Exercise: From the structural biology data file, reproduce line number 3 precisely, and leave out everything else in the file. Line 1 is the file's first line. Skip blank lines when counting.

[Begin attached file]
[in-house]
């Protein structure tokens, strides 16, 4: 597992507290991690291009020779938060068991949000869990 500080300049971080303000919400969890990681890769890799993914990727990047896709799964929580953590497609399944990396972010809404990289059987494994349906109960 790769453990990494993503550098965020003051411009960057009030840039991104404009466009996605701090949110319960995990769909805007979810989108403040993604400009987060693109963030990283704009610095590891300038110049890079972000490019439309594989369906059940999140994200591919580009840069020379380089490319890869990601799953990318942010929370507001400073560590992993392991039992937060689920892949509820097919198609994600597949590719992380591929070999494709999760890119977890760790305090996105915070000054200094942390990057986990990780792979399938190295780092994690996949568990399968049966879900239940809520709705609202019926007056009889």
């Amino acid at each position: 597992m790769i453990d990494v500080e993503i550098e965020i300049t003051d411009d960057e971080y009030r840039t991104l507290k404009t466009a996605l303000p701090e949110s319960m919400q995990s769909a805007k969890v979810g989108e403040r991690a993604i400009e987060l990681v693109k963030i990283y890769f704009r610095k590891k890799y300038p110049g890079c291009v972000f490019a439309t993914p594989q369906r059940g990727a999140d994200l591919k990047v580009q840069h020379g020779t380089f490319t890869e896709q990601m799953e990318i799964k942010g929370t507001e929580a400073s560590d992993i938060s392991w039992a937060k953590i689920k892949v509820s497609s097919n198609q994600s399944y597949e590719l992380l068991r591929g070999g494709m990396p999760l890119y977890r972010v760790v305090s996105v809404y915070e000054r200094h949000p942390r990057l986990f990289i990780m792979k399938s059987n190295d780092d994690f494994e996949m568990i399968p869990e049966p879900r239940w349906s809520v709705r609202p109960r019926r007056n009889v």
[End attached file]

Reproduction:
């Amino acid at each position: 597992m790769i453990d990494v500080e993503i550098e965020i300049t003051d411009d960057e971080y009030r840039t991104l507290k404009t466009a996605l303000p701090e949110s319960m919400q995990s769909a805007k969890v979810g989108e403040r991690a993604i400009e987060l990681v693109k963030i990283y890769f704009r610095k590891k890799y300038p110049g890079c291009v972000f490019a439309t993914p594989q369906r059940g990727a999140d994200l591919k990047v580009q840069h020379g020779t380089f490319t890869e896709q990601m799953e990318i799964k942010g929370t507001e929580a400073s560590d992993i938060s392991w039992a937060k953590i689920k892949v509820s497609s097919n198609q994600s399944y597949e590719l992380l068991r591929g070999g494709m990396p999760l890119y977890r972010v760790v305090s996105v809404y915070e000054r200094h949000p942390r990057l986990f990289i990780m792979k399938s059987n190295d780092d994690f494994e996949m568990i399968p869990e049966p879900r239940w349906s809520v709705r609202p109960r019926r007056n009889v």